French quiche to commemorate the British coronation of King Charles III.
King Charles III of the United Kingdom will be coronated on Saturday 6 May 2023. The official coronation dish is the vegetarian Coronation Quiche – a traditional recipe of shortcrust pastry with a cream and egg filling of spinach, broad beans, and tarragon. The Royal Family website describes the Coronation Quiche as ‘a deep quiche with a crisp, light pastry case and delicate flavours of spinach, broad beans, and fresh tarragon. Eat hot or cold with a green salad and boiled new potatoes – perfect for a Coronation Big Lunch.’
But the quiche is French, isn’t it? Quiche is a savoury, open tart dating back some say to 1540 (others say 1605) in the Middle Ages in the German kingdom of Lothringen. The French renamed it Lorraine when the kingdom of France annexed the region in the north-east in 1766. Lorraine borders Germany, Belgium, and Luxembourg. But what is its connection to the coronation?
It has long been a tradition in the United Kingdom to announce a new dish with a new monarch, and to have a bountiful banquet. King George IV was coronated on 19 July 1821, and celebrated with a banquest in Westminster Hall for 1,634 guests. The French chef, Antonin Carême, served delicacies such as les filets de poulards, sautés aux champignons(chicken sautéed with mushrooms), les cotelles d’agneau, panées, grillées, sauce poivrade (breaded, grilled lamb chops in pepper sauce), and le paté chaud de caille à l’espagnole (quail pie served hot). And that was just the first course.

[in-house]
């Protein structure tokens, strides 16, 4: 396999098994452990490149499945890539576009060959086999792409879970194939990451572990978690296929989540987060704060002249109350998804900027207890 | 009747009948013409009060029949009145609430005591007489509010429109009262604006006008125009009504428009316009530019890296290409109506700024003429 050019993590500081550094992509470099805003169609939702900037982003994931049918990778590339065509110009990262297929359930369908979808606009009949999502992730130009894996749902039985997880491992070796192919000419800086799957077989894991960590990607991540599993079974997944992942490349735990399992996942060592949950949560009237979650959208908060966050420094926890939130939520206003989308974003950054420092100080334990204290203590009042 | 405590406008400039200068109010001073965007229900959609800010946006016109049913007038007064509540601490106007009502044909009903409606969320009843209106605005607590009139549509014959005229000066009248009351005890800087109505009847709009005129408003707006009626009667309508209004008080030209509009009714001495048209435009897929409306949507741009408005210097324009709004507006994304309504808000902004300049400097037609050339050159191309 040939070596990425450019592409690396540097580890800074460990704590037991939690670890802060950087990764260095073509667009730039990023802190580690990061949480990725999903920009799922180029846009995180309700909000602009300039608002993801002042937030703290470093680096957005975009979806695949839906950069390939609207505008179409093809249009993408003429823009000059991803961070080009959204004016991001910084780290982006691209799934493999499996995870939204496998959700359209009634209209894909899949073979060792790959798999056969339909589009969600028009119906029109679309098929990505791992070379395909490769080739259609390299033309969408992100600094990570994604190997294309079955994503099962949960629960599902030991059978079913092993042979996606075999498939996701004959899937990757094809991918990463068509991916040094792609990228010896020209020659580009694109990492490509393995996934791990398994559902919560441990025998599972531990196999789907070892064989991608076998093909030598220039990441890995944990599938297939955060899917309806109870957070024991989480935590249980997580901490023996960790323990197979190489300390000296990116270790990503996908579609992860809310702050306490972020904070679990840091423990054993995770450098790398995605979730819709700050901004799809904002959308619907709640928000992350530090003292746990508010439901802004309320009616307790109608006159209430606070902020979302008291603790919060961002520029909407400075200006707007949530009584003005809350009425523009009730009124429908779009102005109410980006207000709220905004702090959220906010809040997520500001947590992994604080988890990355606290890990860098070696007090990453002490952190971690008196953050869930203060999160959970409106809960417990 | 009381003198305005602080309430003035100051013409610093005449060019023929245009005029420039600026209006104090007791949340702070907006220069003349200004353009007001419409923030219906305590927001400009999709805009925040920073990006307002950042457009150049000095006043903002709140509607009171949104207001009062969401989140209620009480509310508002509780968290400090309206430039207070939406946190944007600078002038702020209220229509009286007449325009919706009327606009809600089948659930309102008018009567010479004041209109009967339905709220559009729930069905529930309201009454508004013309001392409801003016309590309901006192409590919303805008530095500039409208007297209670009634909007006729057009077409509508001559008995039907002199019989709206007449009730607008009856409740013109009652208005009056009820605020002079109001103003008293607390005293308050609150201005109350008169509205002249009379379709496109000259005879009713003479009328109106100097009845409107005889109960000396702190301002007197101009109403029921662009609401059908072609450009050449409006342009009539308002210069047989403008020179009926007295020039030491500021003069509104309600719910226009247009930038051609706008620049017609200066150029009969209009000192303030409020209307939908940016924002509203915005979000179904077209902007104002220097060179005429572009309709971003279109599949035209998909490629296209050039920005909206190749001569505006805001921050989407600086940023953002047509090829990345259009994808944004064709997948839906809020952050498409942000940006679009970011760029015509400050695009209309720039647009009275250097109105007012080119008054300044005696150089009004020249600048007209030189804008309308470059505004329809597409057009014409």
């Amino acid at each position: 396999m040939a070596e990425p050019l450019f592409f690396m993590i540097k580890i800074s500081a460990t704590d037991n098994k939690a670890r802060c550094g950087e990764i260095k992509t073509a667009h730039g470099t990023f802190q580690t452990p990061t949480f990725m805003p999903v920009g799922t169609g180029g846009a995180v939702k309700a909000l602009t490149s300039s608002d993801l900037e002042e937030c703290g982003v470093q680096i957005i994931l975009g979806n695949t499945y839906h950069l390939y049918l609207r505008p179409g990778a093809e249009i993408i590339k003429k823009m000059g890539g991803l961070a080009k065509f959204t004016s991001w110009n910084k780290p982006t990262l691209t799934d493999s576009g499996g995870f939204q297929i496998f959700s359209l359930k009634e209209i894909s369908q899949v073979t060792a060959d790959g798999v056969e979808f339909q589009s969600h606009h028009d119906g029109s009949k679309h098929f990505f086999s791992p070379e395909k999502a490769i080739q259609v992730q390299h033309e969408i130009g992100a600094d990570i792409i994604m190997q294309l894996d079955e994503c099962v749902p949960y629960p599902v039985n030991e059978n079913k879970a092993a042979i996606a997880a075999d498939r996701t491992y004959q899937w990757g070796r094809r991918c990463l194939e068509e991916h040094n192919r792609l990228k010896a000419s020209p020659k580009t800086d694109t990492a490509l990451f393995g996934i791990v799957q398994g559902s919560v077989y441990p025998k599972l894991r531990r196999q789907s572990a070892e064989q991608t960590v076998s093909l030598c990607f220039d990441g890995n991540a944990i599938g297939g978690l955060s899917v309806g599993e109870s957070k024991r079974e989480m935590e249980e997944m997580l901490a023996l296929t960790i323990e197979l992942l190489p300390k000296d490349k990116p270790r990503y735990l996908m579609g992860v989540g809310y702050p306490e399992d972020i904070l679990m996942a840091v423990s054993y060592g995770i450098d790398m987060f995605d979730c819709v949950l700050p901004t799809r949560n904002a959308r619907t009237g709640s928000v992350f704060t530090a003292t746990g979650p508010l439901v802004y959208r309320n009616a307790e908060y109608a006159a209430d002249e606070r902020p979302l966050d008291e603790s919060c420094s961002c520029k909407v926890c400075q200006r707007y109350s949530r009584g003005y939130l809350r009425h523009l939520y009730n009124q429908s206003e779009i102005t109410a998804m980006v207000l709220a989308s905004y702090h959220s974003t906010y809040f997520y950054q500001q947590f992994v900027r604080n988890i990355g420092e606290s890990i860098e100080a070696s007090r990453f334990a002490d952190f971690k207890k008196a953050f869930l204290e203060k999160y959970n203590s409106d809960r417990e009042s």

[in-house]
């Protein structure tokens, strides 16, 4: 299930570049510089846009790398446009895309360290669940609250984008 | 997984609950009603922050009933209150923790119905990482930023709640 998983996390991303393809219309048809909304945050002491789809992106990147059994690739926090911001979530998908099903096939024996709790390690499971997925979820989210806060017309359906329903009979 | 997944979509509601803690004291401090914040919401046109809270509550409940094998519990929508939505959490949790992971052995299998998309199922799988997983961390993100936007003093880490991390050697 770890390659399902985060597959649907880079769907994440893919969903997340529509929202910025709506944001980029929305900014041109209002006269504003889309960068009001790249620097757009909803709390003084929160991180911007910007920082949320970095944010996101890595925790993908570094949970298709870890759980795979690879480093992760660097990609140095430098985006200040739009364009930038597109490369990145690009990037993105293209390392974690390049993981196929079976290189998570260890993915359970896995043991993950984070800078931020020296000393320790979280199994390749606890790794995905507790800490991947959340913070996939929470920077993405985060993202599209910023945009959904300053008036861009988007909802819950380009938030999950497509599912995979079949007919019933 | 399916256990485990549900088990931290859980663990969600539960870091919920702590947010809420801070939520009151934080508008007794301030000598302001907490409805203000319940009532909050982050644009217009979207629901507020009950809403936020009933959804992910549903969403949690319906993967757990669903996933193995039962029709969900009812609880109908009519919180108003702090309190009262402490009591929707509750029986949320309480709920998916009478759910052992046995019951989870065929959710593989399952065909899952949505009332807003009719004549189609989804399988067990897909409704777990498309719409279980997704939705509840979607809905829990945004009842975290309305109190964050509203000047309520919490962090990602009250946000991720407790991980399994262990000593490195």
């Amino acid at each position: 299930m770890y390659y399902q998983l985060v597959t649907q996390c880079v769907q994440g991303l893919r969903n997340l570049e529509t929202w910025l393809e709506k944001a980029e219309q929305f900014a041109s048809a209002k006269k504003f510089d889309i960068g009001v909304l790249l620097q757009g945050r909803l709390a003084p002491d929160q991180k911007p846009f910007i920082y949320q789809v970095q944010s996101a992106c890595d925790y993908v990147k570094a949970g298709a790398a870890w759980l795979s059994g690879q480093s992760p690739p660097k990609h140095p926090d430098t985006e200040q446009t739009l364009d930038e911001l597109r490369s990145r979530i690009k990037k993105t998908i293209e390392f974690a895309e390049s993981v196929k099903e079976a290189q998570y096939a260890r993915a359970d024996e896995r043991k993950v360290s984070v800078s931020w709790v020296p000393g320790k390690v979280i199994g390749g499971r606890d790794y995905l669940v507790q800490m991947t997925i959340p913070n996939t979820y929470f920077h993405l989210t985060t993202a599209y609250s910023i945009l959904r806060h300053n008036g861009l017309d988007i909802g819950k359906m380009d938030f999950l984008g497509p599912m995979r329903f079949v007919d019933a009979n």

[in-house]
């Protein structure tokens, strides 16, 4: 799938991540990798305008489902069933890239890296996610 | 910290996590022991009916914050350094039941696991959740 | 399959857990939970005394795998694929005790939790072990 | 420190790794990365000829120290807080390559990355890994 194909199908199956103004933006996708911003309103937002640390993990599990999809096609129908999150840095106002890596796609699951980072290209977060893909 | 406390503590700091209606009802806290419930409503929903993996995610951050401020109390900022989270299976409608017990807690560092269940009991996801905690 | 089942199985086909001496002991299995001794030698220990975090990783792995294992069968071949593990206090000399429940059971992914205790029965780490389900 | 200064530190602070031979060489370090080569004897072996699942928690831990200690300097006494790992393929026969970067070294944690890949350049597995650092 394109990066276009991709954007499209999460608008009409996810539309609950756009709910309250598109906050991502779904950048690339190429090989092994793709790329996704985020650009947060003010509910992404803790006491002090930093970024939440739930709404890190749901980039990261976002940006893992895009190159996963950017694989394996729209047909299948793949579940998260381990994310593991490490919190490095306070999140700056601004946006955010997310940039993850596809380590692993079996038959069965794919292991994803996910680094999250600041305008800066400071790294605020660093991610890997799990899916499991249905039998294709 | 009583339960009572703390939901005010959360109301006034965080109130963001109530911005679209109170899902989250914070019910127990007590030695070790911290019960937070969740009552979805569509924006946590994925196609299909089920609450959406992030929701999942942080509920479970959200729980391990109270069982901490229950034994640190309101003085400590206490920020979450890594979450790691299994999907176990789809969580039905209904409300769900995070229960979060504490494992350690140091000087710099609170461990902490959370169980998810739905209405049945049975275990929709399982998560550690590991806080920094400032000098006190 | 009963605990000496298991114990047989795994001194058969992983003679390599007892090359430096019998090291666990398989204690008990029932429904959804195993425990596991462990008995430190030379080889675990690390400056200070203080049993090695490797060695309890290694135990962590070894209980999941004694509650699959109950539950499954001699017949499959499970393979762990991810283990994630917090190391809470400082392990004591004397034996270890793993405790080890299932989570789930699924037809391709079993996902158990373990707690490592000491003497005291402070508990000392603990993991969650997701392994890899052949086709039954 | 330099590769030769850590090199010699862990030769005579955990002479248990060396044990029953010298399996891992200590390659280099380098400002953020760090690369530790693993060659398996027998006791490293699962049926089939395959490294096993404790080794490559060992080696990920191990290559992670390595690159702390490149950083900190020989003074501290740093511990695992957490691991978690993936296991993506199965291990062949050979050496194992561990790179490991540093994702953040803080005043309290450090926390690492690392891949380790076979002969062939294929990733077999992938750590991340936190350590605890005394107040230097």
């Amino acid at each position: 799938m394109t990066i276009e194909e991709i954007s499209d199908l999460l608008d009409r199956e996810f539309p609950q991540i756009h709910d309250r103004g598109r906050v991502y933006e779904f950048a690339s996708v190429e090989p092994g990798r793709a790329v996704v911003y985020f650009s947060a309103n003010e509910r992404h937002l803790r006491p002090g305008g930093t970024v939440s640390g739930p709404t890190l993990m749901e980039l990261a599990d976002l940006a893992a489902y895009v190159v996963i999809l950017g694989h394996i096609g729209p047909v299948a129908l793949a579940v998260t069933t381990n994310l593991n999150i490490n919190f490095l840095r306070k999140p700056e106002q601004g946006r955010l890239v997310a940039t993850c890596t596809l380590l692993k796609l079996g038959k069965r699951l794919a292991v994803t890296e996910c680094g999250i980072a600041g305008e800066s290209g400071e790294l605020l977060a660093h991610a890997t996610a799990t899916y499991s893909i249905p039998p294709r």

King Charles III was four years old when his mother was coronated. When Queen Elizabeth II was coronated on 2 June 1953, her banquet included soupe de tortue (turtle soup), delices de soles Prince Charles (Prince Charles sole), and agneau à la Windsor, haricots verts et asperges (Windsor lamb with green beans and asparagus). She included Prince Charles sole, a fish dish, as an indication that Charles will inherit the crown.
King Charles III is opting for a popular choice, a hearty common quiche – ‘a dish for sharing’ – as the coronation dish. He also adds food from around the world. On the Royal Family website, there are also recipes for Ken Hom’s coronation roast rack of lamb with Asian-style marinade and Nadia Hussain’s coronation aubergine.
Some Lorraine residents would prefer that the Coronation Quiche be called something other than quiche, since it is the regional term. Perhaps Coronation Savoury Flan or Coronation Savoury Tart would be the better terminology.
Nevertheless, one way or the other, since I am in France, I’ll be celebrating the coronation with an eggy quiche-like, tart-like, flan-like specialty of my local boulangerie – mushroom or tomato or even a Lorraine.